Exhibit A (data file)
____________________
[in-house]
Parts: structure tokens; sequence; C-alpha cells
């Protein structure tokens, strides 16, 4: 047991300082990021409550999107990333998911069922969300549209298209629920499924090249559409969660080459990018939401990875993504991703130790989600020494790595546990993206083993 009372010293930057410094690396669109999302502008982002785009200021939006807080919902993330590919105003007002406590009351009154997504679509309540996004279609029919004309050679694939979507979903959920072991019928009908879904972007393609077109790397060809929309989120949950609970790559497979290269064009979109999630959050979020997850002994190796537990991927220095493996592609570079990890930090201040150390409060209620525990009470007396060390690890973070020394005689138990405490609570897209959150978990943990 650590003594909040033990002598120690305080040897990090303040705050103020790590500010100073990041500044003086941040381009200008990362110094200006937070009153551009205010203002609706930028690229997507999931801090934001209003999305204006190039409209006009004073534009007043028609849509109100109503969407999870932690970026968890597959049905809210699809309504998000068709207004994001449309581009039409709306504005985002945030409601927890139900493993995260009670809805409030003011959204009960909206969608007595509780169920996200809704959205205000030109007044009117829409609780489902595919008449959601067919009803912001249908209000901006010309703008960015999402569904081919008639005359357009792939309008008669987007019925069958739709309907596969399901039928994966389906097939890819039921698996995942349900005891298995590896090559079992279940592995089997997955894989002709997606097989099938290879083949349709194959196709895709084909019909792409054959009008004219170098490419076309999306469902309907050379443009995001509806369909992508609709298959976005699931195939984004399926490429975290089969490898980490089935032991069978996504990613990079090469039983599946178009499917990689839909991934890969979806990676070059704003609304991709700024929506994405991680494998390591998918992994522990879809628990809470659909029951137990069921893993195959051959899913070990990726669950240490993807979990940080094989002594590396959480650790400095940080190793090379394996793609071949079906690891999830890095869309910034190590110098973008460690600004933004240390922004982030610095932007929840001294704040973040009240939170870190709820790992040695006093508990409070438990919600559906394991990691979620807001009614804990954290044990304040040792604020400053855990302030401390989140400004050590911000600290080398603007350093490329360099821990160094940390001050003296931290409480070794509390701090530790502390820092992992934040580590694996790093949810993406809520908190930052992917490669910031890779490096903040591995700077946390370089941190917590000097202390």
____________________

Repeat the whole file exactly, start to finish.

[in-house]
Parts: structure tokens; sequence; C-alpha cells
């Protein structure tokens, strides 16, 4: 047991300082990021409550999107990333998911069922969300549209298209629920499924090249559409969660080459990018939401990875993504991703130790989600020494790595546990993206083993 009372010293930057410094690396669109999302502008982002785009200021939006807080919902993330590919105003007002406590009351009154997504679509309540996004279609029919004309050679694939979507979903959920072991019928009908879904972007393609077109790397060809929309989120949950609970790559497979290269064009979109999630959050979020997850002994190796537990991927220095493996592609570079990890930090201040150390409060209620525990009470007396060390690890973070020394005689138990405490609570897209959150978990943990 650590003594909040033990002598120690305080040897990090303040705050103020790590500010100073990041500044003086941040381009200008990362110094200006937070009153551009205010203002609706930028690229997507999931801090934001209003999305204006190039409209006009004073534009007043028609849509109100109503969407999870932690970026968890597959049905809210699809309504998000068709207004994001449309581009039409709306504005985002945030409601927890139900493993995260009670809805409030003011959204009960909206969608007595509780169920996200809704959205205000030109007044009117829409609780489902595919008449959601067919009803912001249908209000901006010309703008960015999402569904081919008639005359357009792939309008008669987007019925069958739709309907596969399901039928994966389906097939890819039921698996995942349900005891298995590896090559079992279940592995089997997955894989002709997606097989099938290879083949349709194959196709895709084909019909792409054959009008004219170098490419076309999306469902309907050379443009995001509806369909992508609709298959976005699931195939984004399926490429975290089969490898980490089935032991069978996504990613990079090469039983599946178009499917990689839909991934890969979806990676070059704003609304991709700024929506994405991680494998390591998918992994522990879809628990809470659909029951137990069921893993195959051959899913070990990726669950240490993807979990940080094989002594590396959480650790400095940080190793090379394996793609071949079906690891999830890095869309910034190590110098973008460690600004933004240390922004982030610095932007929840001294704040973040009240939170870190709820790992040695006093508990409070438990919600559906394991990691979620807001009614804990954290044990304040040792604020400053855990302030401390989140400004050590911000600290080398603007350093490329360099821990160094940390001050003296931290409480070794509390701090530790502390820092992992934040580590694996790093949810993406809520908190930052992917490669910031890779490096903040591995700077946390370089941190917590000097202390």